Rates of end-stage renal disease (ESRD) attributed to diabetes appear to have decreased in the U.S. and Puerto Rico from 2000 to 2014, according to federal data.
CDC researchers used data from U.S. Renal Data System and the Behavioral Risk Factor Surveillance System to determine whether ESRD attributed to diabetes continued to decrease in the U.S., the District of Columbia, and Puerto Rico from 2000 to 2014. Persons 18 years of age and older who began treatment for ESRD and for whom diabetes was listed as the primary ESRD cause were obtained from the U.S. Renal Data System, and noninstitutionalized persons who had diagnosed diabetes and were 18 years of age and older were obtained from the Behavioral Risk Factor Surveillance System. Incidence of ESRD attributed to diabetes was then calculated by dividing the number of patients starting ESRD treatment by the number of patients with diagnosed diabetes. Results were published Nov. 3 by Morbidity and Mortality Weekly Report.
A total of 120,000 patients started ESRD treatment in 2014, 44% with diabetes listed as the primary ESRD cause. From 2000 to 2014, the age-standardized incidence of ESRD attributed to diabetes decreased from 260.2 to 173.9 per 100,000 diabetic population (33%), with significant decreases seen in most states, in the District of Columbia, and in Puerto Rico. No increases in incidence rates were seen in any states, although California, Hawaii, Mississippi, and Montana did not have significant decreases. The incidence rate in 2000 was at least 217.5 per 100,000 persons with diabetes in 41 states, in the District of Columbia, and in Puerto Rico, and no state had a rate below 164.5 per 100,000 persons with diabetes. In 2014, however, only five states had an incidence rate of at least 217.5 per 100,000 persons with diabetes, and 24 states had a rate below 164.5 per 100,000 persons with diabetes.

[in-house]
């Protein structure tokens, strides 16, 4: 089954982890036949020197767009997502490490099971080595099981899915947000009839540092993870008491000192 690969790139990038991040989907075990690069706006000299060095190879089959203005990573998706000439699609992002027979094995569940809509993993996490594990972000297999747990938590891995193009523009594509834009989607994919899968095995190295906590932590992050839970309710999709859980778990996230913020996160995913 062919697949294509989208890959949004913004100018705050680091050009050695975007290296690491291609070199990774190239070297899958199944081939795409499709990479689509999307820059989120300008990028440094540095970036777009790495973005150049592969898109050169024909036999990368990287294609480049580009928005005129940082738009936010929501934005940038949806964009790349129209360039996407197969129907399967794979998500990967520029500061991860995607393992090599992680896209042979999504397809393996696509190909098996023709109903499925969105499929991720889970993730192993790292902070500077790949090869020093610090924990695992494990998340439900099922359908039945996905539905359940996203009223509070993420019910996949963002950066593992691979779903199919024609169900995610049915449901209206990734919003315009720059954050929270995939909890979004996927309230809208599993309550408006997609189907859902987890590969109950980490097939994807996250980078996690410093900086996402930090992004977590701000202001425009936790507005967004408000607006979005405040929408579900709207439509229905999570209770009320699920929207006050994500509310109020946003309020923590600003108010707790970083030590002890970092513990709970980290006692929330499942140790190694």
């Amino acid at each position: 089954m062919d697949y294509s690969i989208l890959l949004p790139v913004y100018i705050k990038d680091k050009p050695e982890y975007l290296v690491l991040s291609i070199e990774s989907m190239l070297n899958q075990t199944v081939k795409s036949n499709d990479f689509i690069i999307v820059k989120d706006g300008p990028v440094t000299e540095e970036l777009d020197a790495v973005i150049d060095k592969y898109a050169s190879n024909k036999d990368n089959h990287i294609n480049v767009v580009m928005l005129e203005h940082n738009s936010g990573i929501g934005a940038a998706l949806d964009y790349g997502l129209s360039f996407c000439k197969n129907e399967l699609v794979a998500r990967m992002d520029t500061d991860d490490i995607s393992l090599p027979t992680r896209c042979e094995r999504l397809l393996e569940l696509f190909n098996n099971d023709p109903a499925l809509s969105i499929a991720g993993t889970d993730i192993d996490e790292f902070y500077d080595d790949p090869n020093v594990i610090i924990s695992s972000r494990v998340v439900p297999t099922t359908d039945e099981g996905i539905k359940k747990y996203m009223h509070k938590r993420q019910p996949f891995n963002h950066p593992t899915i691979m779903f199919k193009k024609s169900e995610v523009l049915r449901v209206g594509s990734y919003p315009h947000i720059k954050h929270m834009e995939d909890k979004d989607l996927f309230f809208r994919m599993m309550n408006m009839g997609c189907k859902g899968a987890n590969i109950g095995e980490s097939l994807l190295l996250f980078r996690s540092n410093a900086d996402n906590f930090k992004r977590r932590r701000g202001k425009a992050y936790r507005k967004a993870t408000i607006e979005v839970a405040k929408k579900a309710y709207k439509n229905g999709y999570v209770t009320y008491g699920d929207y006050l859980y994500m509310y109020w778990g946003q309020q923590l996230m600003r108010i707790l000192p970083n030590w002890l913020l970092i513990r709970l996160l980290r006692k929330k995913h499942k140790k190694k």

The authors noted that data on ESRD treatment were based on cases reported to CMS, so incidence might have been underestimated, and that data on diabetes were based on self-report, among other limitations. However, they concluded that significant decreases were seen in age-standardized incidence of ESRD related to diabetes from 2000 to 2014. While surveillance data cannot be used to determine incidence, the authors hypothesized that rates of ESRD related to diabetes may have declined due to reductions in risk factors for kidney failure, such as hyperglycemia and hypertension, in patients with diabetes. Better treatment of kidney disease could also be a factor, they said. “Continued awareness and interventions to reduce the prevalence of risk factors for kidney failure, improve diabetes care, and reduce the incidence of type 2 diabetes might sustain these positive trends,” the authors wrote.